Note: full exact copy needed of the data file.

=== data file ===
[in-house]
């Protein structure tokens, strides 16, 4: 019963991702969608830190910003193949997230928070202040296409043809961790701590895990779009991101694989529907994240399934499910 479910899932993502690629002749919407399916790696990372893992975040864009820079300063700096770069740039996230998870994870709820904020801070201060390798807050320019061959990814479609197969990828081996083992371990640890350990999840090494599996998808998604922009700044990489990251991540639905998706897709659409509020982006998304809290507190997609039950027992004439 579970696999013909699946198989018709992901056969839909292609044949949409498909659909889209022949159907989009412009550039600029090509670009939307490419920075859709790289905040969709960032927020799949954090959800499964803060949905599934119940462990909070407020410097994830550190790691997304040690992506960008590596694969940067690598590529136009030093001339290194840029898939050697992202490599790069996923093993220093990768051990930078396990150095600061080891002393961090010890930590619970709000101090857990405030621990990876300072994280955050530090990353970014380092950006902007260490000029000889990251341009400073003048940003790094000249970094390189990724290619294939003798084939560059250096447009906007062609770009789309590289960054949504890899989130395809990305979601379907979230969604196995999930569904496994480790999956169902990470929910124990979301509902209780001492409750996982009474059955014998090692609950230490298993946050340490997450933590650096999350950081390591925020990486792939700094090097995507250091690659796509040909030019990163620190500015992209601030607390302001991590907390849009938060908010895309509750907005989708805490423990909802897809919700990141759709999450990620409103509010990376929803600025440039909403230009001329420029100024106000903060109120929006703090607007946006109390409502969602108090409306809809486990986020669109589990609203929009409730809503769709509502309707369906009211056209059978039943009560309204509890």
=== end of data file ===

[in-house]
């Protein structure tokens, strides 16, 4: 019963991702969608830190910003193949997230928070202040296409043809961790701590895990779009991101694989529907994240399934499910 479910899932993502690629002749919407399916790696990372893992975040864009820079300063700096770069740039996230998870994870709820904020801070201060390798807050320019061959990814479609197969990828081996083992371990640890350990999840090494599996998808998604922009700044990489990251991540639905998706897709659409509020982006998304809290507190997609039950027992004439 579970696999013909699946198989018709992901056969839909292609044949949409498909659909889209022949159907989009412009550039600029090509670009939307490419920075859709790289905040969709960032927020799949954090959800499964803060949905599934119940462990909070407020410097994830550190790691997304040690992506960008590596694969940067690598590529136009030093001339290194840029898939050697992202490599790069996923093993220093990768051990930078396990150095600061080891002393961090010890930590619970709000101090857990405030621990990876300072994280955050530090990353970014380092950006902007260490000029000889990251341009400073003048940003790094000249970094390189990724290619294939003798084939560059250096447009906007062609770009789309590289960054949504890899989130395809990305979601379907979230969604196995999930569904496994480790999956169902990470929910124990979301509902209780001492409750996982009474059955014998090692609950230490298993946050340490997450933590650096999350950081390591925020990486792939700094090097995507250091690659796509040909030019990163620190500015992209601030607390302001991590907390849009938060908010895309509750907005989708805490423990909802897809919700990141759709999450990620409103509010990376929803600025440039909403230009001329420029100024106000903060109120929006703090607007946006109390409502969602108090409306809809486990986020669109589990609203929009409730809503769709509502309707369906009211056209059978039943009560309204509890």